Fighting to protect the coast
Dec 1, 2016
by Bobbie Stewart
In environmental activism, you don’t win a lot. But defeat has never stopped St. Augustine activist Hunter Miller, who understands that the fights you do win count big.
Last year, Miller, a member of St. Augustine’s Environmental Youth Council (EYC), led the fight to protect marine life by organizing a march of over 100 people across the Bridge of Lions and ultimately persuading local officials to pass a resolution opposing offshore drilling and seismic air gun testing. That resolution became a blueprint for resolutions passed by more than 100 other municipalities along the Atlantic coast.
“The odds (of winning) were definitely stacked against us,” he said. “But it just says that if you care, and if you take it to the next step and engage and organize, you can make a difference.”
His efforts did not go unnoticed. This spring, the advocacy organization Oceana gave him, along with 18 other organizers along the Atlantic seaboard, an award of excellence for their work. Actors and Oceana board members Ted Danson and Sam Waterston were among those presenting the awards.
For Miller, fighting for environmental causes comes naturally. He is a lover of the land and sea. He works for St. Augustine nursery Southern Horticulture as a landscape designer and enjoys spending his free time on the water fishing. He channeled his love for the coastal town onto a professional track when he thought one day he might like to work for the city, serving the community. That led him to Flagler’s Public Administration program, where he obtained his bachelor’s degree in 2012.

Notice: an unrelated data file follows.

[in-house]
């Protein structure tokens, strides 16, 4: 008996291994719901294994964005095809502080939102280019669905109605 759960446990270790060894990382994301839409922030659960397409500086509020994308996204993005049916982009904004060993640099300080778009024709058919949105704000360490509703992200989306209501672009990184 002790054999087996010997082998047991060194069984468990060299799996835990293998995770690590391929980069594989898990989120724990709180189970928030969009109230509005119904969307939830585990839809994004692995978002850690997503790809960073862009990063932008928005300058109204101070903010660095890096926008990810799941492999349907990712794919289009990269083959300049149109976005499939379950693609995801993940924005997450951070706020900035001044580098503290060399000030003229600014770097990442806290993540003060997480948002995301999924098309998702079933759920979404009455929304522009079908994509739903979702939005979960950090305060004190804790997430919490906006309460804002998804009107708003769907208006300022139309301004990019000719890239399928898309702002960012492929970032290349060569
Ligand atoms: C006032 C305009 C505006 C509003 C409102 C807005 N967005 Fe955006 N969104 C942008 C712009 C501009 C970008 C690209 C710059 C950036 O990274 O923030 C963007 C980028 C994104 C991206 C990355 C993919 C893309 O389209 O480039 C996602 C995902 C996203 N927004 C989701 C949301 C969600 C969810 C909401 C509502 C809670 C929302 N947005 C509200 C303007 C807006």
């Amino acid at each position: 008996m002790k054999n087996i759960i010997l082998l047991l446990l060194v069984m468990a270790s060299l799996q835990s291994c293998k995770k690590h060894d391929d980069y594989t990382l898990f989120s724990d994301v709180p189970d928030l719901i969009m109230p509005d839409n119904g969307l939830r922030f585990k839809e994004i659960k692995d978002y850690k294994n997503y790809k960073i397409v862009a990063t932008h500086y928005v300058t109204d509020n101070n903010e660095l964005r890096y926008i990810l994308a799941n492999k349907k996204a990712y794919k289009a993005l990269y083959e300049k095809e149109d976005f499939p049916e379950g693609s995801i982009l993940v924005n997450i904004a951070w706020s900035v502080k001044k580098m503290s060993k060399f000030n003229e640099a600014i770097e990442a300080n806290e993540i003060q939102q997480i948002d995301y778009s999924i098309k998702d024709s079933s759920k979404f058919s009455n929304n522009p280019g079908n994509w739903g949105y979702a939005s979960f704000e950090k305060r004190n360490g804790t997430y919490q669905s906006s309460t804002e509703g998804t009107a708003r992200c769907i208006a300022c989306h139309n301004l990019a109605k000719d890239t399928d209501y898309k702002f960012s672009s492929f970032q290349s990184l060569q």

“The program really helped me have a better understanding of government and policies that work and don’t work,” Miller said. “At EYC, most of the time, our solutions are through policy, so gaining an understanding of how that process in government works was extremely helpful.”
Though advocacy work is tough, Miller’s commitment to do good helps him stay the course.
“You know when you can’t un-know something?” he asked. “If you ever have a connection to the Matanzas River, or to dolphins or the mountains — if it’s an authentic connection, then there’s a moral obligation to do your best to protect those things.”